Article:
The gifts of science are worth celebrating

For one thing, I liked the teachers who taught science at my high school, and I had a hard time believing they meant to be undermining my faith. I see the need to be on guard against both camps. Shortly after that Bible camp experience, I learned to sing, at a Billy Graham meeting in Madison Square Garden, what was then a new hymn (actually an old one imported from Sweden): “O Lord my God, when I in awesome wonder, consider all the worlds Thy hand has made … then sings my soul … How great Thou art!”
This weekend there will be a large gathering in Washington to celebrate the achievements of the natural sciences. And to express my solidarity with those folks, I will sing the hymn about “awesome wonder!”
(Richard Mouw writes the Civil Evangelicalism column for RNS) — and that “ism” way of putting the case still seems right to me. (RNS) Here is a poem that I learned at an evangelical “Bible camp” when I was a teenager:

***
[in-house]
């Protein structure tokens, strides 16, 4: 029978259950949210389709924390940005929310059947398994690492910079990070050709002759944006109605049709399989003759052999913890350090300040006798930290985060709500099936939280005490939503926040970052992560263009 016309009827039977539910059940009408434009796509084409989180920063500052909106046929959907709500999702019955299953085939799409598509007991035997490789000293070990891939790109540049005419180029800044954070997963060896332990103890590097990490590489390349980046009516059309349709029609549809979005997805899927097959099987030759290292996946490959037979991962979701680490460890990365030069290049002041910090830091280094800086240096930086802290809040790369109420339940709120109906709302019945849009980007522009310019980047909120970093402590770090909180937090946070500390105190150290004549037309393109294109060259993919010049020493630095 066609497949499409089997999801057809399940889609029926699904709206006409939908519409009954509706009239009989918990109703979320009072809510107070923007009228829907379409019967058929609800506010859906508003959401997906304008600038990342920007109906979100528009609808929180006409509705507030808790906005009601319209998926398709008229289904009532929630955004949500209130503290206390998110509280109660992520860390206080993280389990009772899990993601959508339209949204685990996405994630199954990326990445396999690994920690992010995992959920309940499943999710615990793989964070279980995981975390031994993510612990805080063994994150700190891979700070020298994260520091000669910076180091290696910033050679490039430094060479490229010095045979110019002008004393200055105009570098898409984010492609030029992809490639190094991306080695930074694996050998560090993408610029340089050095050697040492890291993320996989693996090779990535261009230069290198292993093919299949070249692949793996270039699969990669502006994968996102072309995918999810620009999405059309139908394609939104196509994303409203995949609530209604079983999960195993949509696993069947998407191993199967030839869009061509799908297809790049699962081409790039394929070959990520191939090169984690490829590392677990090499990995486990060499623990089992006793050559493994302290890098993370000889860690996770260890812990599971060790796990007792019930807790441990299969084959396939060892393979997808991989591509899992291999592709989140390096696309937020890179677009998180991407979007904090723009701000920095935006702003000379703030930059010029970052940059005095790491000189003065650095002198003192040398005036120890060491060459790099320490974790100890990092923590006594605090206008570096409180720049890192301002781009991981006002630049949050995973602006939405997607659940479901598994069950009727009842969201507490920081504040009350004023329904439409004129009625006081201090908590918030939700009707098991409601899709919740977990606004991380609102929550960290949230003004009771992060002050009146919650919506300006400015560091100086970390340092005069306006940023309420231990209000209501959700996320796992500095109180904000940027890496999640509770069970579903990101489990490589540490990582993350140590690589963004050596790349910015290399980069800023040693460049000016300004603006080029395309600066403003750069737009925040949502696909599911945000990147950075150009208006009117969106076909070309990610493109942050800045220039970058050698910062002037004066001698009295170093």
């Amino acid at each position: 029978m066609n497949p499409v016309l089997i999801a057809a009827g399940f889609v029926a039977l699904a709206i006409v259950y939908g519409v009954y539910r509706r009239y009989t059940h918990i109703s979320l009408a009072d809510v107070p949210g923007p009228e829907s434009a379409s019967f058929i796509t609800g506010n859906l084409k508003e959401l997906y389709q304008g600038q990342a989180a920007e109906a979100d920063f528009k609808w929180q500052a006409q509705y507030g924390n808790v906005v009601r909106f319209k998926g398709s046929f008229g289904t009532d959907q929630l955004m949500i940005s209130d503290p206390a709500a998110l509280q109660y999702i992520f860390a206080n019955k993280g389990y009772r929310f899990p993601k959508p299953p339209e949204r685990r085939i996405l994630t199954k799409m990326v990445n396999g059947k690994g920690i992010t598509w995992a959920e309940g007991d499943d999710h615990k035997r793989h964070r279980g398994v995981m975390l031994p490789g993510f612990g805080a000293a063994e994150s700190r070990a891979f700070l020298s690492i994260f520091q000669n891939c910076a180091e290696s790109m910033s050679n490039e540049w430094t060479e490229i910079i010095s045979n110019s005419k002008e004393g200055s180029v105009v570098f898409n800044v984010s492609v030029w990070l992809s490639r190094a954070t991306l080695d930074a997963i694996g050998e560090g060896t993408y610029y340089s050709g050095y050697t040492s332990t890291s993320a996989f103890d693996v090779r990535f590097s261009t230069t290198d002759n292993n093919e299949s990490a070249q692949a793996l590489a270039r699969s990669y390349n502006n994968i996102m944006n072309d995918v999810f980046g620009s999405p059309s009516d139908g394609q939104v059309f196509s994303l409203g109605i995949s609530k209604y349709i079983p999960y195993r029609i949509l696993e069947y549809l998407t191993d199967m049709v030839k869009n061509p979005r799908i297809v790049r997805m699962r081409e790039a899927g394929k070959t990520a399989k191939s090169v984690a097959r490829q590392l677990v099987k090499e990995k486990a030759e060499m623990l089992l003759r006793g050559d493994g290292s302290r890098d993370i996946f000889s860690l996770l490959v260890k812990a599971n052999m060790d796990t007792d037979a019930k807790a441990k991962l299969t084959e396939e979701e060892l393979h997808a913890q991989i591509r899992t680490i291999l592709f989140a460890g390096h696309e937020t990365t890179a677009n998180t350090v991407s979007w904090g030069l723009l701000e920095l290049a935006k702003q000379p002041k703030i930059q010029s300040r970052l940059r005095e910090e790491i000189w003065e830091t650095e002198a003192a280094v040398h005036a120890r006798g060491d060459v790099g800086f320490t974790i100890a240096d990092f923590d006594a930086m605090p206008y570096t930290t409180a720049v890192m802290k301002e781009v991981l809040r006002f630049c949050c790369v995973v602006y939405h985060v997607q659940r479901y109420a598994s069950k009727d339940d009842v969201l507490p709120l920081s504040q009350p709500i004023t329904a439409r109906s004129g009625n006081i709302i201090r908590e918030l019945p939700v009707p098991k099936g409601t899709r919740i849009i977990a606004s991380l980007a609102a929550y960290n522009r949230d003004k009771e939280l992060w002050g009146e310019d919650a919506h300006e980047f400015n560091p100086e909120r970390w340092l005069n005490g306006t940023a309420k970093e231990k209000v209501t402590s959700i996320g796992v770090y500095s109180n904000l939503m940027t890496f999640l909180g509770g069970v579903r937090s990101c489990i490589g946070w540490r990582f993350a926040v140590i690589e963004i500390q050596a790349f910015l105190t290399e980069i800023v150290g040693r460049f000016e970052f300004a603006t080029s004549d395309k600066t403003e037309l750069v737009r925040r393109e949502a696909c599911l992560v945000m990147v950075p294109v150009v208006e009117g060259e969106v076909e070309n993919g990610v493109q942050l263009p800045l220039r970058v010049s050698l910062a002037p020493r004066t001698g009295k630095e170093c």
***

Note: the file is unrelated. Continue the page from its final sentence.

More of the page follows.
Once I was a tadpole, long and thin. I can’t be at the Washington event,  but I will be there in spirit. And now I am a professor with a Ph.D. Large numbers of us, including many fine scientists, accept the gifts of scientific investigation with deep gratitude. But one of the older people who worked at that camp, a college student, told me that evolution as a mechanism for change was not a real threat to Christianity. Then I was a froggie with my tail tucked in. We have been hearing some of that Bible camp type anti-science talk from some well-known public leaders in recent days. Most of my fellow campers seem to have taken the warning seriously, but I had my doubts. But, thank God, those camps are not mutually exclusive. To be sure, there are people who want to use scientific investigation as a means of undermining faith. This came to us with a warning about the evolutionary views held by most of our high school teachers. He showed me a book by a Christian scholar who said that the real conflict was the added “isms.” Evolutionism, as a worldview, teaches that everything happens by chance. And now I am a professor with a Ph.D. But there are also many others who still teach silly poems to teenagers to create distrust of high school teachers. Creationism, on the other hand, is the big-picture view that all that has happened in the history of the universe is in fact the unfolding of a divine plan. Then I was a baboon in a tropical tree. I am glad that they are meeting.